Once we decoded and extracted both DLL files from the document we used a similarity analysis algorithm using the Jaccard index to check the binaries against known set of malware families used by OceanLotus  which yielded no matches with any previous OceanLotus malware families. However, we were able to find multiple other samples in our datasets using the imphash value of the KerrDown samples and the accompanying C2 domains. Given the high number of samples found, we again used a similarity analysis algorithm using Jaccard Index to extract similarities between all the samples found. At this stage we were not sure if the DLL files were a backdoor or had any other functionality. Hence, we included a few other known OceanLotus malware family samples used no earlier than 2017 to our similarity test, and in most cases samples which were final payloads dropped in victim machines.  One of the main objectives was to quickly discern if KerrDown could have been variants of the known malware families we have been tracking or was OceanLotus employing a new malware family in their playbooks and in the recent campaigns. Plotting the Jaccard index results using networkx we can quickly visualize the similarities extracted. As you can see from Figure 5, there is a thick cluster of samples at the top right of the networkx graph which did not have any similarities with the other known OceanLotus malware family samples. Therefore, this observation was helpful for us to understand that the samples we were looking into were likely a new malware family being employed by the OceanLotus group at the time of analysis, which we have now named KerrDown.

Figure 5: Similarity analysis using Jaccard Index 

KerrDown to Cobalt Strike Beacon 

As discussed in the delivery document analysis above, depending on the OS architecture either of the embedded KerrDown DLLs will be dropped in the victim machine. The DLL is dropped in the directory location ‘Users\Administrator\AppData\Roaming\’ as ‘main_background.png’. The DLL retrieves the payload from the URL, decrypts it by using DES algorithm and execute it in the memory. Therefore, it is observed that only the KerrDown DLL downloader is saved in the system and the payload directly gets executed in the memory without being written in the system. Table 1 shows the URL the downloader will attempt to download the payload from depending on the OS architecture of the victim machine.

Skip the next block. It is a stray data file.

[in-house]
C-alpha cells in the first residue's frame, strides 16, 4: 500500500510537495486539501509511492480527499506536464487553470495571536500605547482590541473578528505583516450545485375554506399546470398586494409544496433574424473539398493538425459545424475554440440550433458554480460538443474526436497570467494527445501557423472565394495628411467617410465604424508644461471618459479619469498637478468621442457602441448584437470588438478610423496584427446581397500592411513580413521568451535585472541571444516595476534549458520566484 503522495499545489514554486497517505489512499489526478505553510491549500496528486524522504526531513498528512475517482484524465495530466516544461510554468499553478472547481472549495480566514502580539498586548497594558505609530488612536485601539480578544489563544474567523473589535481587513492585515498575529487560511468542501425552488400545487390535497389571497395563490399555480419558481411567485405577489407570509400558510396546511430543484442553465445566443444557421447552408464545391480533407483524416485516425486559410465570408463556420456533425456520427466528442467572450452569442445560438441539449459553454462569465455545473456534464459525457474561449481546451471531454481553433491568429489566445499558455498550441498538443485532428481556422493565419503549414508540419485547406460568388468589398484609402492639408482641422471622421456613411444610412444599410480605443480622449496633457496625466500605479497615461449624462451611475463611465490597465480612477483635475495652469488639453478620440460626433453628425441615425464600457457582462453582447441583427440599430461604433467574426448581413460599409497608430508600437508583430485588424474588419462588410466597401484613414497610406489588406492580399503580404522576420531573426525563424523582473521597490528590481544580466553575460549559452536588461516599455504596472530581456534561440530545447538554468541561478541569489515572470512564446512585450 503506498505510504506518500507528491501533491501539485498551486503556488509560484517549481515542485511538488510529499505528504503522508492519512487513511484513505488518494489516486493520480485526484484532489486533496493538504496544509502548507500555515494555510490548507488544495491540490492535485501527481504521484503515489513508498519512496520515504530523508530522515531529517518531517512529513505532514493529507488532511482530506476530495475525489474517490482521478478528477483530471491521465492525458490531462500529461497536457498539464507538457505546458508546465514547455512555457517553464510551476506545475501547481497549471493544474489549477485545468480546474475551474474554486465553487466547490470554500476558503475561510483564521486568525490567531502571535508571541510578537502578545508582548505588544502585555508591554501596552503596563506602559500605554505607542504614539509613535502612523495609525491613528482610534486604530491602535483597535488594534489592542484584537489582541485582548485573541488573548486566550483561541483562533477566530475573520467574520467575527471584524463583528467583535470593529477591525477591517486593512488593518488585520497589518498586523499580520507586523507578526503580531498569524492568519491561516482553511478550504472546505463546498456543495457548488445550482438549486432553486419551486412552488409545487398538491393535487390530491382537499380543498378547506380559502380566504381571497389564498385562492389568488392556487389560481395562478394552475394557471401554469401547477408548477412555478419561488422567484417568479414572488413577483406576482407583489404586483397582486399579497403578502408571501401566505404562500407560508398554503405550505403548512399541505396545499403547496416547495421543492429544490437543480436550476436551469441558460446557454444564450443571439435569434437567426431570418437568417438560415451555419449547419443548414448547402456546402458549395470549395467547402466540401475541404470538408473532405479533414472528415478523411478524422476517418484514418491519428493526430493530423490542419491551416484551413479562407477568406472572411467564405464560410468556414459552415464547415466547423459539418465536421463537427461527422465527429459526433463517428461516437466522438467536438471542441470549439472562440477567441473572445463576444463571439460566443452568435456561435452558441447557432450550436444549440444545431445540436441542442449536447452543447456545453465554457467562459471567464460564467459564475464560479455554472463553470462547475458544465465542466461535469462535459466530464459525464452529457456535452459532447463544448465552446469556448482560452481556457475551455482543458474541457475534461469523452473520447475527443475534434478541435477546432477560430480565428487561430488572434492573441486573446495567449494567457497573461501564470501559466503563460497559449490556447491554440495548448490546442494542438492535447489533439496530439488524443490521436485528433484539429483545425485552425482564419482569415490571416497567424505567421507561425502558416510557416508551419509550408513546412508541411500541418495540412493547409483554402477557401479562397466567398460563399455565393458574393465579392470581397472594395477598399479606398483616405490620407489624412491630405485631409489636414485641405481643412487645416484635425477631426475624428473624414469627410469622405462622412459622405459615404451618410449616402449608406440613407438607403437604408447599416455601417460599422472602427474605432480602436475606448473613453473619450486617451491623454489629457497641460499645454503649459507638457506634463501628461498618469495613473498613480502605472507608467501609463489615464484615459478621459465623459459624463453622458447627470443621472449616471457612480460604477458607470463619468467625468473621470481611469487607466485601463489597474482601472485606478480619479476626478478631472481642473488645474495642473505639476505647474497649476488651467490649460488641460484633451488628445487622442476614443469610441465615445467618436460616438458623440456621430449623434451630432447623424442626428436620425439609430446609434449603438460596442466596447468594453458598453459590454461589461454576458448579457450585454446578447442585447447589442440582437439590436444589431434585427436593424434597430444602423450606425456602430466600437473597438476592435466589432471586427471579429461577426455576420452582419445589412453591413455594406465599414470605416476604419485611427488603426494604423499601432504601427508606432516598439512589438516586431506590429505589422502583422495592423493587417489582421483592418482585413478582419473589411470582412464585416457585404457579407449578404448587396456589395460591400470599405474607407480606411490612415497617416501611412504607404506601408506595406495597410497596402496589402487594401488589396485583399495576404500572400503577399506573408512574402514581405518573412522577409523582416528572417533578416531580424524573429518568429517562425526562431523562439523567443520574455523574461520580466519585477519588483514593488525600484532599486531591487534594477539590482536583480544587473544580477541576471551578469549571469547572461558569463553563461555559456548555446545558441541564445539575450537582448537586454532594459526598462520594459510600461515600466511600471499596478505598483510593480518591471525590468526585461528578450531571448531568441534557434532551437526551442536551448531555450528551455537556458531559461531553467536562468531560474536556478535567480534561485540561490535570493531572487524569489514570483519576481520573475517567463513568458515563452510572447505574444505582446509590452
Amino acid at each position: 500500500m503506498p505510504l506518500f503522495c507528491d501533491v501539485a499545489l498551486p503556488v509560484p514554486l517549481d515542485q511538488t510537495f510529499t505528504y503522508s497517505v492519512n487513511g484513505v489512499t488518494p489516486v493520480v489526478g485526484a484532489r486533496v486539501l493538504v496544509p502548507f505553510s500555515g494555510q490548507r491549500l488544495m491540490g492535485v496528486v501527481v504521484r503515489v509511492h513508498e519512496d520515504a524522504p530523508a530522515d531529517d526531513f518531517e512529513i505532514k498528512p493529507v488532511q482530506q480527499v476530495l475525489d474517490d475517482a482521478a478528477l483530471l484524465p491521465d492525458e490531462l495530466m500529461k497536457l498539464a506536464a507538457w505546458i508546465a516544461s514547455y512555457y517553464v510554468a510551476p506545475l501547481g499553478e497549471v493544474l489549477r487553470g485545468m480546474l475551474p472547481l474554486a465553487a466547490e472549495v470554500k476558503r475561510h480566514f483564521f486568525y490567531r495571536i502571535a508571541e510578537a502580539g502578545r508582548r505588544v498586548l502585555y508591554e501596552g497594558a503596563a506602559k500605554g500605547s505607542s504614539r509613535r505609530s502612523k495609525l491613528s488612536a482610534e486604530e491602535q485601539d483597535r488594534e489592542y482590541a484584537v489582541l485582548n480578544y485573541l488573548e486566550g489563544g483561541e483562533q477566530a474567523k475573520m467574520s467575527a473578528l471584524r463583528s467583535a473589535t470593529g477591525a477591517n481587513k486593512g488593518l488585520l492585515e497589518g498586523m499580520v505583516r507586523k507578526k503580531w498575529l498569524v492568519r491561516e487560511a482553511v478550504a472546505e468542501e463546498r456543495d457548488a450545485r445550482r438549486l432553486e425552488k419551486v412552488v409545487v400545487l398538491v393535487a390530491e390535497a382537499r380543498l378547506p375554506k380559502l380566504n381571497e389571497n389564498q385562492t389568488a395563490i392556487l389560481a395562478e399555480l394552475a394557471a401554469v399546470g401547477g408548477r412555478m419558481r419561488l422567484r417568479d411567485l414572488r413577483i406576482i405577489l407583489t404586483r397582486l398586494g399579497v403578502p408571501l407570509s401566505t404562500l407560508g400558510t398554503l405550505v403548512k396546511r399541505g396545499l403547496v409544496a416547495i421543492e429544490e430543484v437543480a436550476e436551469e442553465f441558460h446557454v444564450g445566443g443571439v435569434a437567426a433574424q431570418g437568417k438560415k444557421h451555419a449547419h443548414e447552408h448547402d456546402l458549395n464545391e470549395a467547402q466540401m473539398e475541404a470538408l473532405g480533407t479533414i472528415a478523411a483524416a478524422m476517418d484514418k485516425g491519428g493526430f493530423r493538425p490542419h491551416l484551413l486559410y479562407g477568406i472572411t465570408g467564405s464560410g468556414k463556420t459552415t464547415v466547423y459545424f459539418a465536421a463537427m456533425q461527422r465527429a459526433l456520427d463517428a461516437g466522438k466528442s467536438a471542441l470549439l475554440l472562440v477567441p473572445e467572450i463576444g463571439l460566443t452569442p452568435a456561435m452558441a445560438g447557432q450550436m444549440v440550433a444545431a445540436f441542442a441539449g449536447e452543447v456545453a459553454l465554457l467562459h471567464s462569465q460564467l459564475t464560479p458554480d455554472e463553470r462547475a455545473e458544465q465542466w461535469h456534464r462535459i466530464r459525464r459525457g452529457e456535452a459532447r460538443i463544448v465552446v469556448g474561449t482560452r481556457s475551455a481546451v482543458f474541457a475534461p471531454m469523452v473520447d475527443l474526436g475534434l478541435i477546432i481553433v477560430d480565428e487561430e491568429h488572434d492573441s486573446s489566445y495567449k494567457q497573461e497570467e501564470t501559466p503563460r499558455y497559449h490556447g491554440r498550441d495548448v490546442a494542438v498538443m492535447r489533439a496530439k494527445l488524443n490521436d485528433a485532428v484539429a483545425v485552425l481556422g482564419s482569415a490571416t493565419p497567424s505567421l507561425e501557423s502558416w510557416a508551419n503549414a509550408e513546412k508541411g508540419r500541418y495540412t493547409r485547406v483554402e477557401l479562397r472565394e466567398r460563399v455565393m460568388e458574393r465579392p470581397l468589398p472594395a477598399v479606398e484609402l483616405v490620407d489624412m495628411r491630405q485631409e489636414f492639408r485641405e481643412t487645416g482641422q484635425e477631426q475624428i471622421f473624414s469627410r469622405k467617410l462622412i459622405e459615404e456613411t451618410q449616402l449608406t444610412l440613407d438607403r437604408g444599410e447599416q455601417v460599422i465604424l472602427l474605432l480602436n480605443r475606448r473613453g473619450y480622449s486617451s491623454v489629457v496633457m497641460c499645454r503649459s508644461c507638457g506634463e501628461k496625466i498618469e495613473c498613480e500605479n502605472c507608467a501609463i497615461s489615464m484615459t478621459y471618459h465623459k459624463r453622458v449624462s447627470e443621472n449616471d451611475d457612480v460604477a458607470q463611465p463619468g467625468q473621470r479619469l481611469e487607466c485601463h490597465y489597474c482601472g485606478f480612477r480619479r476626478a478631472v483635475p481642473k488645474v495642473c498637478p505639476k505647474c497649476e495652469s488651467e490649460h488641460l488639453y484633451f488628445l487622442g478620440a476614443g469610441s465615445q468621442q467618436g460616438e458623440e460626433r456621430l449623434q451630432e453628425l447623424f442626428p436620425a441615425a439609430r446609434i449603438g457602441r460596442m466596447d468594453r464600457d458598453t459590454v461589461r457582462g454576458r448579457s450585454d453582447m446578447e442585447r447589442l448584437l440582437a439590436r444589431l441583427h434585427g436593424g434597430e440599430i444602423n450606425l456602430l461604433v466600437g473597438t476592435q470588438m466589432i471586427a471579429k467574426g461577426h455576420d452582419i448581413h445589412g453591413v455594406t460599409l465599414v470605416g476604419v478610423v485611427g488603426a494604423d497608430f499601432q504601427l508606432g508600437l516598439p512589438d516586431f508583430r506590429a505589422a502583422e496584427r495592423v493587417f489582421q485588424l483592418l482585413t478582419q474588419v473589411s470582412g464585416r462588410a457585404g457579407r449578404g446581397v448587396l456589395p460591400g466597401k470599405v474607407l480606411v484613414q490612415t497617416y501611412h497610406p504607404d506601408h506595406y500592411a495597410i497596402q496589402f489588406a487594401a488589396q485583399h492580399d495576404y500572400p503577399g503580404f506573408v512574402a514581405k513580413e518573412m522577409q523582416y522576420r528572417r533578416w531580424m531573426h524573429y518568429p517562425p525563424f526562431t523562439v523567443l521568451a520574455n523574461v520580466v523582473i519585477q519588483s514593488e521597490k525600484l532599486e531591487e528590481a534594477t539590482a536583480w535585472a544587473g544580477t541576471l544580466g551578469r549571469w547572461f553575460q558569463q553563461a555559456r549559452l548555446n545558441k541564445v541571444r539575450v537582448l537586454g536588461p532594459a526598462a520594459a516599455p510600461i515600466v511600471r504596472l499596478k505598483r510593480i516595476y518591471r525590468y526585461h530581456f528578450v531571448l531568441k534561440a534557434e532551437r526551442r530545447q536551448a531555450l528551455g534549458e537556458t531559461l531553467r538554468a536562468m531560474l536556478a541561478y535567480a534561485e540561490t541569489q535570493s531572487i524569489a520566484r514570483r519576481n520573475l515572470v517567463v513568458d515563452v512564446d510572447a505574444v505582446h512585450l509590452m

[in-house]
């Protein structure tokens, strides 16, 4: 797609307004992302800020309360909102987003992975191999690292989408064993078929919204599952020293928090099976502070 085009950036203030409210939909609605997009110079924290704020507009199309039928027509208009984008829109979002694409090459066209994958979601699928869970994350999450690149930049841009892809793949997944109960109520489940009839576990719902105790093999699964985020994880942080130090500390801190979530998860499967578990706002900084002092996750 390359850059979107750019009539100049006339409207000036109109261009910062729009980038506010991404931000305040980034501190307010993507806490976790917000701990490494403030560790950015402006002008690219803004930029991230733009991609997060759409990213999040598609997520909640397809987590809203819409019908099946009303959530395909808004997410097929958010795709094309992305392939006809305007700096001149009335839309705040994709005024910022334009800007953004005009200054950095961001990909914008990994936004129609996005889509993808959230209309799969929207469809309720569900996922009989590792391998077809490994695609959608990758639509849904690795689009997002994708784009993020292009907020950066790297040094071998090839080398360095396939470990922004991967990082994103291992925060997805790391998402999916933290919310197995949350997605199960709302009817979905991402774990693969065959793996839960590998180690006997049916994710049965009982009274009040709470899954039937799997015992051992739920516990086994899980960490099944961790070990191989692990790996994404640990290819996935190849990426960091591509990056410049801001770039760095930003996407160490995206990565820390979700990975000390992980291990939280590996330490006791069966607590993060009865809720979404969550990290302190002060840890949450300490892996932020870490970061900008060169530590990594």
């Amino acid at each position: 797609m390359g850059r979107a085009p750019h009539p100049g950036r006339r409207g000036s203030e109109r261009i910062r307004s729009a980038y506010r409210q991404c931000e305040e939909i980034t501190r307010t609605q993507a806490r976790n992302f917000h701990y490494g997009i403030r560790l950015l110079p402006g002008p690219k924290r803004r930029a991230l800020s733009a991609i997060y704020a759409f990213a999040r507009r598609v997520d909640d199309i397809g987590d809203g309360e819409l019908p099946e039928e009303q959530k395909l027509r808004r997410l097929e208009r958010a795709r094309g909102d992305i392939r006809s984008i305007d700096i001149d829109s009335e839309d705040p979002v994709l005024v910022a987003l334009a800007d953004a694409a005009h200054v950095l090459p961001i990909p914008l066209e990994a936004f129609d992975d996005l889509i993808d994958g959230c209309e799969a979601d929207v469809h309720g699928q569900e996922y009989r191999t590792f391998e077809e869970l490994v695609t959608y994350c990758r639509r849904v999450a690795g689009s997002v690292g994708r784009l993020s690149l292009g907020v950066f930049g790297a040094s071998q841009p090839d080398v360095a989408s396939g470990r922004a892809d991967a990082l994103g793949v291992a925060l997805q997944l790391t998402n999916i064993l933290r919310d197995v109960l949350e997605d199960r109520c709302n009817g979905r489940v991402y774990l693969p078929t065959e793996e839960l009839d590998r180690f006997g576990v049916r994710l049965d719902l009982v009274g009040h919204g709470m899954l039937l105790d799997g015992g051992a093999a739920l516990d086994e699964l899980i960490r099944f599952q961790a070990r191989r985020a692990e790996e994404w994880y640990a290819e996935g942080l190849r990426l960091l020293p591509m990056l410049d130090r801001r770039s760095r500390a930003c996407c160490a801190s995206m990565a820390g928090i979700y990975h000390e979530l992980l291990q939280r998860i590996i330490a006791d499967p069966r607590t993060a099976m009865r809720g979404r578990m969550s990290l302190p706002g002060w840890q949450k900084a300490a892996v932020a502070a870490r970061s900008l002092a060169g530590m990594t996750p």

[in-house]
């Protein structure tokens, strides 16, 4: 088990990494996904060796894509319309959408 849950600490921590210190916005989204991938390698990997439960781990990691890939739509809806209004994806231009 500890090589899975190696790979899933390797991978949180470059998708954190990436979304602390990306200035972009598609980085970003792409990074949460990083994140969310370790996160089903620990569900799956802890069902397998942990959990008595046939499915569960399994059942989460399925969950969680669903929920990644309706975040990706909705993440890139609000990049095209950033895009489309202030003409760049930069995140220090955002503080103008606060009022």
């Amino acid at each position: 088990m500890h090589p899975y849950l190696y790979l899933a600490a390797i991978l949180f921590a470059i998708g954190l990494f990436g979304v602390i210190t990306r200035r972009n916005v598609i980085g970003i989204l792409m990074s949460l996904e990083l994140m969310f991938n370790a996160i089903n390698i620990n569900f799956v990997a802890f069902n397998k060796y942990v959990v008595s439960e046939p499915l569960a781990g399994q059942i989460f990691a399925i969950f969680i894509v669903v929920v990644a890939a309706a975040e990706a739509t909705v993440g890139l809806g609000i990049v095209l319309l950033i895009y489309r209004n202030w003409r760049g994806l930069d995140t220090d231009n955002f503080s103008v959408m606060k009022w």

OS Architecture  URL  User Agent 
32 bit  https://syn.servebbs[.]com/kuss32.gif  Mozilla/5.0 (Windows NT 10.0; Win32; x32; rv:60.0) 
64 bit  https://syn.servebbs[.]com/kuss64.gif  Mozilla/5.0 (Windows NT 10.0; Win64; x64; rv:60.0) 

Table 1 : Payload DLL selection based on architecture 

The link to the final payload of KerrDown was still active during the time of analysis and hence we were able to download a copy which turned out to be a variant of Cobalt Strike Beacon. Cybereason also published previously on OceanLotus using Cobalt Strike in their campaigns and it is interesting to see the use of a new downloader malware family being used to still deliver the final payload of Cobalt Strike. As we can see in this case, the purpose of the malware is to download and execute the Cobalt Strike Beacon payload in memory. Though Cobalt Strike is a commercial penetration testing tool, various threat actors are known to have used it in their campaigns.  

RAR Archives with KerrDown 

While investigating KerrDown we found multiple RAR files containing a variant of the malware. We haven’t yet identified the delivery method or targets of this variant. The attacker changed the downloader code by adding more stages and hiding each stage by compression and encryption. They also changed the way to execute the malicious code from an Office macro to the DLL side-loading technique through a legitimate program.  

The RAR archive